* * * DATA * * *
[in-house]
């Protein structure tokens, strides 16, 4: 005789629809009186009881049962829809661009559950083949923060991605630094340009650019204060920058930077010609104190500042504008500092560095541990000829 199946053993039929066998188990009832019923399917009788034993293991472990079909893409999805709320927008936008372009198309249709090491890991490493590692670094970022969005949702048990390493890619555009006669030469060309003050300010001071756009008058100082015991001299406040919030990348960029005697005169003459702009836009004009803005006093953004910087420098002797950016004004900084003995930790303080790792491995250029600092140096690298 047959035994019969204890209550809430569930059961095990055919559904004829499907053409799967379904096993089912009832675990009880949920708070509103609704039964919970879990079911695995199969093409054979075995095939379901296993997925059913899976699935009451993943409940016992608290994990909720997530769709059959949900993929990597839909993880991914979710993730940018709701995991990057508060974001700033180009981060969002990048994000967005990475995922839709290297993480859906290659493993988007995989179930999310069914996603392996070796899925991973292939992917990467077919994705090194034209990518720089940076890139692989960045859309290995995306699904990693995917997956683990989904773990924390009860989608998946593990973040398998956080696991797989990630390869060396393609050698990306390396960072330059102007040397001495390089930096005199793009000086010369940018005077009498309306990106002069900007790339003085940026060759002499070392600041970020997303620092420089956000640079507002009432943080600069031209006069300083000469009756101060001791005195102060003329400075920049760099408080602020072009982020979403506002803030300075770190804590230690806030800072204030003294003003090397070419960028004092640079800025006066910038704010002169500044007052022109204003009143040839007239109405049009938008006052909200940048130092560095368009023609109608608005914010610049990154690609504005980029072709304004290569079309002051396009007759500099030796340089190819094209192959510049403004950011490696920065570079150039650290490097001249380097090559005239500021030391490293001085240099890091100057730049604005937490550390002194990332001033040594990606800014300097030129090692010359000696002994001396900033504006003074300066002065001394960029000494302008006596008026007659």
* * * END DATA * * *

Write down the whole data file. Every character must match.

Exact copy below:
[in-house]
């Protein structure tokens, strides 16, 4: 005789629809009186009881049962829809661009559950083949923060991605630094340009650019204060920058930077010609104190500042504008500092560095541990000829 199946053993039929066998188990009832019923399917009788034993293991472990079909893409999805709320927008936008372009198309249709090491890991490493590692670094970022969005949702048990390493890619555009006669030469060309003050300010001071756009008058100082015991001299406040919030990348960029005697005169003459702009836009004009803005006093953004910087420098002797950016004004900084003995930790303080790792491995250029600092140096690298 047959035994019969204890209550809430569930059961095990055919559904004829499907053409799967379904096993089912009832675990009880949920708070509103609704039964919970879990079911695995199969093409054979075995095939379901296993997925059913899976699935009451993943409940016992608290994990909720997530769709059959949900993929990597839909993880991914979710993730940018709701995991990057508060974001700033180009981060969002990048994000967005990475995922839709290297993480859906290659493993988007995989179930999310069914996603392996070796899925991973292939992917990467077919994705090194034209990518720089940076890139692989960045859309290995995306699904990693995917997956683990989904773990924390009860989608998946593990973040398998956080696991797989990630390869060396393609050698990306390396960072330059102007040397001495390089930096005199793009000086010369940018005077009498309306990106002069900007790339003085940026060759002499070392600041970020997303620092420089956000640079507002009432943080600069031209006069300083000469009756101060001791005195102060003329400075920049760099408080602020072009982020979403506002803030300075770190804590230690806030800072204030003294003003090397070419960028004092640079800025006066910038704010002169500044007052022109204003009143040839007239109405049009938008006052909200940048130092560095368009023609109608608005914010610049990154690609504005980029072709304004290569079309002051396009007759500099030796340089190819094209192959510049403004950011490696920065570079150039650290490097001249380097090559005239500021030391490293001085240099890091100057730049604005937490550390002194990332001033040594990606800014300097030129090692010359000696002994001396900033504006003074300066002065001394960029000494302008006596008026007659």